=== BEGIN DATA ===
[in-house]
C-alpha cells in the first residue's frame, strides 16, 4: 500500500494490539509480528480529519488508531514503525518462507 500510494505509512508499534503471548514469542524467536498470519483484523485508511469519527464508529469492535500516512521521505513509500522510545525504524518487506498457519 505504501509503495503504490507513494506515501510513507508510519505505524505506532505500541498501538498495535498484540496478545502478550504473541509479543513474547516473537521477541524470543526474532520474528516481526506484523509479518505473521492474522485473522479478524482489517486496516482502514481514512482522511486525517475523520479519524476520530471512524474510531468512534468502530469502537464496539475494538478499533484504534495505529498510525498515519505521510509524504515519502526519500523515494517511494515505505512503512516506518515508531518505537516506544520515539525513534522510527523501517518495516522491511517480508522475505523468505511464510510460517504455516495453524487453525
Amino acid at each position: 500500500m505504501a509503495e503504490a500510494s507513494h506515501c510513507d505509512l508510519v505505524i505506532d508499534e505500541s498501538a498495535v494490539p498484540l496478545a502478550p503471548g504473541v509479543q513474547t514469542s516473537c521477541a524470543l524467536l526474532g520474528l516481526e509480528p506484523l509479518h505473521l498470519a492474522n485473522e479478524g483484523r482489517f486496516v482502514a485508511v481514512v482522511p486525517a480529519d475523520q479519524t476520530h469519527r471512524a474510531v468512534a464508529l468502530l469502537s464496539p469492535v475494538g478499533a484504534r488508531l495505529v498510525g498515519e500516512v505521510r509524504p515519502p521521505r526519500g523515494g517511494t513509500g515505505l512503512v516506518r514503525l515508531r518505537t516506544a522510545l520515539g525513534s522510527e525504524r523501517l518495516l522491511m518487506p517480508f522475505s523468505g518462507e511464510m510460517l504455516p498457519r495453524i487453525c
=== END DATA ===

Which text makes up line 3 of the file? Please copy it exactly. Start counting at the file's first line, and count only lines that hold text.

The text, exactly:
Amino acid at each position: 500500500m505504501a509503495e503504490a500510494s507513494h506515501c510513507d505509512l508510519v505505524i505506532d508499534e505500541s498501538a498495535v494490539p498484540l496478545a502478550p503471548g504473541v509479543q513474547t514469542s516473537c521477541a524470543l524467536l526474532g520474528l516481526e509480528p506484523l509479518h505473521l498470519a492474522n485473522e479478524g483484523r482489517f486496516v482502514a485508511v481514512v482522511p486525517a480529519d475523520q479519524t476520530h469519527r471512524a474510531v468512534a464508529l468502530l469502537s464496539p469492535v475494538g478499533a484504534r488508531l495505529v498510525g498515519e500516512v505521510r509524504p515519502p521521505r526519500g523515494g517511494t513509500g515505505l512503512v516506518r514503525l515508531r518505537t516506544a522510545l520515539g525513534s522510527e525504524r523501517l518495516l522491511m518487506p517480508f522475505s523468505g518462507e511464510m510460517l504455516p498457519r495453524i487453525c